30 Jul 2012

Ramadan Moon



Syrian Crises exposes Arab double game towards the West

Wahhabi King Abdullah of Saudi Arabia sat next to Shia President of Iran, Mahmoud Ahamadinejad. It was a first during fasting of holy month of Ramadan. Sunnis Arabs are greatly concerned about the fate of Syria. Arabs want to break up the "Shia Crescent" which they see rising over the Middle East. They dont see West hitting Iran hard and so they play a double game. Saudis believe that Iran is exporting its version of Islam since the Revolution of 1979. Arab Gulf states fear that they might be next on the list of regime changes which began with the Arab Spring protests in January 2011.


7 August 2012

Syria crisis: Iran pledges support for 'vital partner'

Iran's security chief has told President Bashar al-Assad that Syria is part of a vital regional alliance that Tehran will not allow to be broken.

During talks in Damascus, Saeed Jalili said Syria was an essential part of an "axis of resistance".

The statement came a day after Syrian Prime Minister Riad Hijab defected to the opposition.

Syrian TV showed President Assad greeting Mr Jalili, his first TV appearance in two weeks.

Mr Jalili was quoted as saying: "Iran will not allow the axis of resistance, of which it considers Syria to be an essential part, to be broken in any way."

Correspondents say "axis of resistance" refers to Iran, Syria, Hezbollah in Lebanon and the Palestinian Islamist group Hamas in Gaza.

Iran has accused Turkey and some Gulf states of arming the Syrian rebels, in collusion with Israel and the US.

Syria is one of Iran's most important allies - a pro-Iranian foothold in the Arab Middle East and an important conduit for contacts between Tehran and Hezbollah in Lebanon, and Hamas in the Gaza Strip.

Iran sees Turkey as a competitor for regional influence. Tehran is alarmed at renewed ties between Egypt and Saudi Arabia which constitute, at least in part, a thinly-veiled alliance of "moderate Sunni Islam" against Shia Iran.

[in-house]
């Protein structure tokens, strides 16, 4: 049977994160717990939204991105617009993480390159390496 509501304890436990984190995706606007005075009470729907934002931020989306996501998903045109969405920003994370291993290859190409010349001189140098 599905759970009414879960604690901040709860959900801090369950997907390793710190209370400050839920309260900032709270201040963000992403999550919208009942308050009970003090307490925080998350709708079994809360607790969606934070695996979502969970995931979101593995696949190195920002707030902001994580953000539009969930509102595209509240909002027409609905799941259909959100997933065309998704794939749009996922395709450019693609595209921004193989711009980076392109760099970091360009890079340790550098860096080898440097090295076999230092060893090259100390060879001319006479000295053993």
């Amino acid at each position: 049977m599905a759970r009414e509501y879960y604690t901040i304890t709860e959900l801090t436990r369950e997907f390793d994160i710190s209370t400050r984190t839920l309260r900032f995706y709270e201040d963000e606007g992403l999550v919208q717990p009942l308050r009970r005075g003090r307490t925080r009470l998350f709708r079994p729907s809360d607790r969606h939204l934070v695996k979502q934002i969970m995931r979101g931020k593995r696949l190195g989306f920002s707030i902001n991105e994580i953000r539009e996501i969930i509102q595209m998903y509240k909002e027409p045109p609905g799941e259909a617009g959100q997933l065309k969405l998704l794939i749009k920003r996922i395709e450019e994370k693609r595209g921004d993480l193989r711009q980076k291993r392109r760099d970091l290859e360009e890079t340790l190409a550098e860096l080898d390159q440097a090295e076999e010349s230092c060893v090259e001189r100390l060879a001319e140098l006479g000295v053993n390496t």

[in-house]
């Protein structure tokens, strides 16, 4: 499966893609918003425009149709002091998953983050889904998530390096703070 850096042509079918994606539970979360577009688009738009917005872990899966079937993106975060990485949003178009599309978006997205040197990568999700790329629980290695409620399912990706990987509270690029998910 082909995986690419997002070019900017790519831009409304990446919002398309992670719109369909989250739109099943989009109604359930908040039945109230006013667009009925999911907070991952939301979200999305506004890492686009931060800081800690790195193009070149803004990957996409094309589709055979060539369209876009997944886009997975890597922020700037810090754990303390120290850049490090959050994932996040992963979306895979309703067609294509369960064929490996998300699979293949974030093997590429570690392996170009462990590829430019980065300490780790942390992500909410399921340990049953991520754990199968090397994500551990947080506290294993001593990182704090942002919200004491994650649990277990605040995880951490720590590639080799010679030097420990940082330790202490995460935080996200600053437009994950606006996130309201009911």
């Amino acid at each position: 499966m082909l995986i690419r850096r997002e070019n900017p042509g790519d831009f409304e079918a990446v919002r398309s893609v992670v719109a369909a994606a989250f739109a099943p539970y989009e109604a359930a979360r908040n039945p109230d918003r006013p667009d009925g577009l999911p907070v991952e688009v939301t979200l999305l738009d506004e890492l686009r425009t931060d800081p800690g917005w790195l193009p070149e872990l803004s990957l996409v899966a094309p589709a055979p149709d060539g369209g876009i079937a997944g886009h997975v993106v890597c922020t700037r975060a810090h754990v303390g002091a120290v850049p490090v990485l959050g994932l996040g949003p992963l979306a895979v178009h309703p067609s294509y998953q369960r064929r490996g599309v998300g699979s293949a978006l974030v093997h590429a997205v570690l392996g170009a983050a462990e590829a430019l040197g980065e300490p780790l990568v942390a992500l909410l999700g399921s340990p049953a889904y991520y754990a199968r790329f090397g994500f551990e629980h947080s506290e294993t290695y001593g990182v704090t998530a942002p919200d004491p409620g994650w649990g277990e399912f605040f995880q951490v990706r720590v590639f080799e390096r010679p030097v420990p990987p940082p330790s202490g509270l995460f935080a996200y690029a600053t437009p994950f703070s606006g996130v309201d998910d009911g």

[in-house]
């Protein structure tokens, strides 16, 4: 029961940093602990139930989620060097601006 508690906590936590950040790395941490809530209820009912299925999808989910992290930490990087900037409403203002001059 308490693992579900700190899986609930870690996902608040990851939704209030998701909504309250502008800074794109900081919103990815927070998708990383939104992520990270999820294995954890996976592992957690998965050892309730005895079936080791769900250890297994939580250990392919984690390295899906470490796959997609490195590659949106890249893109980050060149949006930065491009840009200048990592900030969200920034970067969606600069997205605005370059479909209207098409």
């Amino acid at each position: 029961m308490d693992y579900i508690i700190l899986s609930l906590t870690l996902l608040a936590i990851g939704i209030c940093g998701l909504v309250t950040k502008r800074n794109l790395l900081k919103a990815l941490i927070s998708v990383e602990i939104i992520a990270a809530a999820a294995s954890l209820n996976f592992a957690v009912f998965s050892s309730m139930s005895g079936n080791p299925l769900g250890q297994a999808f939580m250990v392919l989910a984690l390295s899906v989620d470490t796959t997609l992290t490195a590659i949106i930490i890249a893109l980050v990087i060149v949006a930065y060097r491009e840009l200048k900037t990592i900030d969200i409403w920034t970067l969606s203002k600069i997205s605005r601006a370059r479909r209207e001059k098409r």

The ultimate fall of the Assad regime could leave Iran dangerously isolated. Its diplomatic activism is an effort to underscore that whatever happens it remains an essential regional player.


Iran, Saudi Arabia in direct talks‎

13 Aug 2012

Arch rivals Iran and Saudi Arabia would hold direct talks in Mecca to address the crisis in Syria and cool the region's growing sectarian divide.


Syria is struggle with US for Mideast: Iran official

18 Aug 2012

The conflict in Syria is a struggle between the United States and Iran whose outcome will decide whether the Middle East follows the path of an Iran-inspired Islamic movement or US influence, a top Iranian official said on Saturday.

"Today, we are in the final with the United States in Syria," Mohsen Rezaie, secretary of the Expediency Council that advises supreme leader Ayatollah Ali Khamenei, was quoted as saying by the Mehr news agency.

"If Syria falls into the hands of the Americans, the Islamic Awakening movement (Iran's term for the Arab Spring) will become American. But if Syria maintains its policies, the Islamic Awakening will take root in Islam," said Rezaie, who used to lead Iran's powerful Revolutionary Guards.

Khamenei has portrayed the series of Arab revolts since late 2010 as inspired by Iran's own 1979 Islamic revolution, which overthrew a US-allied monarchy.

Iran, though, has sought to depict the Syrian conflict as apart, saying it is an external aggression fomented by the United States and its Gulf allies rather than a popular uprising in the mould of Tunisia, Egypt or Libya.